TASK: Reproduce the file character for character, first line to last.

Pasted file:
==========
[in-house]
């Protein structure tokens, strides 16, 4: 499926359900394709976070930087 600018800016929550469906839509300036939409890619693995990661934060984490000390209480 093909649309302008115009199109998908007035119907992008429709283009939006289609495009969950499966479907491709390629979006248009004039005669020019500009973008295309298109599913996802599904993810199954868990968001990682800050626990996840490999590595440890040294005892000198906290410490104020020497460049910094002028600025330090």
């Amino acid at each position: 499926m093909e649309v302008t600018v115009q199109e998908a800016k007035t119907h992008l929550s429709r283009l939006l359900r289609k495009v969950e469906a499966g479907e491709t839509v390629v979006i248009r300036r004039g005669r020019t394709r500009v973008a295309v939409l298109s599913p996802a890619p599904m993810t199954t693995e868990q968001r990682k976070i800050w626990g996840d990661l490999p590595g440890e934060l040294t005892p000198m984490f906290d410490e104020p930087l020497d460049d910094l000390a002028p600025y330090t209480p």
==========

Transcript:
[in-house]
């Protein structure tokens, strides 16, 4: 499926359900394709976070930087 600018800016929550469906839509300036939409890619693995990661934060984490000390209480 093909649309302008115009199109998908007035119907992008429709283009939006289609495009969950499966479907491709390629979006248009004039005669020019500009973008295309298109599913996802599904993810199954868990968001990682800050626990996840490999590595440890040294005892000198906290410490104020020497460049910094002028600025330090």
């Amino acid at each position: 499926m093909e649309v302008t600018v115009q199109e998908a800016k007035t119907h992008l929550s429709r283009l939006l359900r289609k495009v969950e469906a499966g479907e491709t839509v390629v979006i248009r300036r004039g005669r020019t394709r500009v973008a295309v939409l298109s599913p996802a890619p599904m993810t199954t693995e868990q968001r990682k976070i800050w626990g996840d990661l490999p590595g440890e934060l040294t005892p000198m984490f906290d410490e104020p930087l020497d460049d910094l000390a002028p600025y330090t209480p």